mishpattim_il - Instagram photos and videos


Video by @lucasadverse
Lucas Adverse (@lucasadverse) has been juggling for six years, and playing the Japanese game kendama — in which players perform tricks using cups, a spike, a ball and string — for just two. “Juggling and kendama are great for the body and mind,” says 24-year-old Lucas. “They train muscles and improve reflexes, coordination, balance, concentration, everything.”
Growing up in Brazil (he now lives in Vancouver, B.C.), Lucas was not great at “futebol” — the only sport anyone wanted to play. But juggling and kendama have made him better “at all sports, including soccer.”
Ultimately, Lucas aims to bridge what he calls the “two distinct cultures” of juggling and kendama. Few jugglers play kendama, he says, and kendama players would never call themselves jugglers. “But both of these arts are about creatively manipulating objects in the air, they bring people together, anyone can learn — and they’re just really fun.”
Check out today’s story and our IGTV channel to see Lucas in action.


Photo by @michaelchristopherbrown | Our baby Poppy arrived two weeks ago today. She is a healthy and present baby and we are so thankful! As a former semi-nomad now first-time father, the meaning of words like home, family and love has began to shift to something deeper. “Heart surgery,” as my partner calls it. Happy new year from our family to yours 🎈


Photo by @max.lowe // To define wild in an experience for me would to be a silent observer, to sit and just for a moment quiet your ego and drive in the presence of complex and beautiful life beyond ourselves. Sitting and watching this female Jaguar stalk the banks of the Cuiaba River in Brazil was one of those moments, and one I revisit in my mind when I get lost in the noise. To see more from his travels to The Pantanal and Jaguars follow @max.lowe


Zimbabwe ✨😍😍😍✨
Picture by ✨✨@s1ef4n✨✨
#wonderful_places for a feature ❤️


Her Place is in Skin | Photograph by Briana Gardener (@brianagardener)
“This photograph features women of all shapes, sizes and ethnicities. Wearing absolutely no makeup and in outfits styled to match the tone of their skin, the women will combat unhealthy beauty standards by celebrating their so-called ‘flaws,’ proving that beauty is no one color, size, or shape, and that true empowerment is much deeper than the skin,” writes #YourShotPhotographer Briana Gardener. “Posing together, these women will celebrate the strength that lies in community and the power that lies in unity.” This photo was selected for the January 11, 2019 edition of our Photos of the Week series.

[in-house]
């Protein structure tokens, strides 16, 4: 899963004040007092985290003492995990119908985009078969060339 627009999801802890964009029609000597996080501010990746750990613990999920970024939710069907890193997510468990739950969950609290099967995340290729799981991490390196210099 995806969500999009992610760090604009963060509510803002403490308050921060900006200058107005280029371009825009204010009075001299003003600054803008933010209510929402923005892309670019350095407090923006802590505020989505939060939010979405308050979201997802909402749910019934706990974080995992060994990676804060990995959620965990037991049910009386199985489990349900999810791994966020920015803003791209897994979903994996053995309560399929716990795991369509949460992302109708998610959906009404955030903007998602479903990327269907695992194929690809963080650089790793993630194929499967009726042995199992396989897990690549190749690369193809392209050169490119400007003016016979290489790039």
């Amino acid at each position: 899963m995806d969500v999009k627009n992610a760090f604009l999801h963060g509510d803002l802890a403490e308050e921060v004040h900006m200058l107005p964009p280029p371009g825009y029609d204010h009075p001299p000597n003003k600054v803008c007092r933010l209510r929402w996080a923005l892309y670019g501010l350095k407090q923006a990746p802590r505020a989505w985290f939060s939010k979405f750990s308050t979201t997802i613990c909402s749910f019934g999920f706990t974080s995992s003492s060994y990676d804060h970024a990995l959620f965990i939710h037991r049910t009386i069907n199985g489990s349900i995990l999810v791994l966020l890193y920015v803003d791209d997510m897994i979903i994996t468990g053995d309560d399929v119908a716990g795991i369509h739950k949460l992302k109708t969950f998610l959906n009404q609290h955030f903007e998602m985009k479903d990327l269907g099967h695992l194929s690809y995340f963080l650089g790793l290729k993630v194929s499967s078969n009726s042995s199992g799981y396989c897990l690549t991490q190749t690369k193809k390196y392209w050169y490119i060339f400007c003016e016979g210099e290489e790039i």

“This is one awesome portrait, Briana! It's an intersectional celebration of women of all shapes and tones. Their tender pose reinforces the reminder that women and female-identifying folks should be supporting each other across the board. Well done!” — @natgeoyourshot Associate Photo Editor Kristen McNicholas (@kemcnicholas)


date with the night 🔗


STORY TAKEOVER! We're thrilled to announce Healthy Spot has opened their Los Feliz location! Tap our Stories to get an inside look at their Grand Opening Pawty and be sure to check out their collection of wholesome food, treats & more today!


One of the most enjoyable things I’ve done in the last few years was go storm chasing. I went before the 2017 solar eclipse and we drove around the Great Plains looking for tornados. This wasn’t even the best time of year to go storm chasing, but we still managed to see a few storm cells, and of course got to see the eclipse.
Since then, it is something I recommend to everyone. There really is very little risk, even though that is the first thing which comes to mind for everyone. There is lost of boredom driving around, and then a great deal of excitement and activity.
It is something I very much wish to do again in the future. In fact, it is something I could see myself doing on an annual basis it is so much fun.
#everythingeverywhere #travel #storm #stormchasing #greatplains #USA #texas


#FotoDelDía | Un tornado polvoriento aterriza en Colorado. Los tornados pueden formarse y moverse con poca o ninguna advertencia, lo que hace que fotografiar estas tormentas sea un desafío único.


The end of the page